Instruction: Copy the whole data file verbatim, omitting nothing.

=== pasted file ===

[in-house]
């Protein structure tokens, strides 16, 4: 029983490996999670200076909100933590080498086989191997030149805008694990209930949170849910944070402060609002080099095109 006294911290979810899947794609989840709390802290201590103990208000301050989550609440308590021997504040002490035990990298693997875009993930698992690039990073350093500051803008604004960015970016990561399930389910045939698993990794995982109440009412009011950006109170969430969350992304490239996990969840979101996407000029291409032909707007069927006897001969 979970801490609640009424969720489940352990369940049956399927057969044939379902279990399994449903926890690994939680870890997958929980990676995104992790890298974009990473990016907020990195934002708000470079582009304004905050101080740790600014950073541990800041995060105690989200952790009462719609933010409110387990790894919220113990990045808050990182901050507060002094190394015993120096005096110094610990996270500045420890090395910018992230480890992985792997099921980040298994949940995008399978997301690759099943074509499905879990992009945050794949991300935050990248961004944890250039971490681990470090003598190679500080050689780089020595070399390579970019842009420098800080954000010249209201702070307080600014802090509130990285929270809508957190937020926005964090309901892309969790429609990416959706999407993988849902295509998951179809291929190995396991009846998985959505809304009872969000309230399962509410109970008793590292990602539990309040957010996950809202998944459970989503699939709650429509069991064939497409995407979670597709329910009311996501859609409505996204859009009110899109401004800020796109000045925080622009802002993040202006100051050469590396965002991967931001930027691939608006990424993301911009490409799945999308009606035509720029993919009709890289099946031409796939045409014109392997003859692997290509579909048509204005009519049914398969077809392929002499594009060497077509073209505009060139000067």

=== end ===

[in-house]
């Protein structure tokens, strides 16, 4: 029983490996999670200076909100933590080498086989191997030149805008694990209930949170849910944070402060609002080099095109 006294911290979810899947794609989840709390802290201590103990208000301050989550609440308590021997504040002490035990990298693997875009993930698992690039990073350093500051803008604004960015970016990561399930389910045939698993990794995982109440009412009011950006109170969430969350992304490239996990969840979101996407000029291409032909707007069927006897001969 979970801490609640009424969720489940352990369940049956399927057969044939379902279990399994449903926890690994939680870890997958929980990676995104992790890298974009990473990016907020990195934002708000470079582009304004905050101080740790600014950073541990800041995060105690989200952790009462719609933010409110387990790894919220113990990045808050990182901050507060002094190394015993120096005096110094610990996270500045420890090395910018992230480890992985792997099921980040298994949940995008399978997301690759099943074509499905879990992009945050794949991300935050990248961004944890250039971490681990470090003598190679500080050689780089020595070399390579970019842009420098800080954000010249209201702070307080600014802090509130990285929270809508957190937020926005964090309901892309969790429609990416959706999407993988849902295509998951179809291929190995396991009846998985959505809304009872969000309230399962509410109970008793590292990602539990309040957010996950809202998944459970989503699939709650429509069991064939497409995407979670597709329910009311996501859609409505996204859009009110899109401004800020796109000045925080622009802002993040202006100051050469590396965002991967931001930027691939608006990424993301911009490409799945999308009606035509720029993919009709890289099946031409796939045409014109392997003859692997290509579909048509204005009519049914398969077809392929002499594009060497077509073209505009060139000067």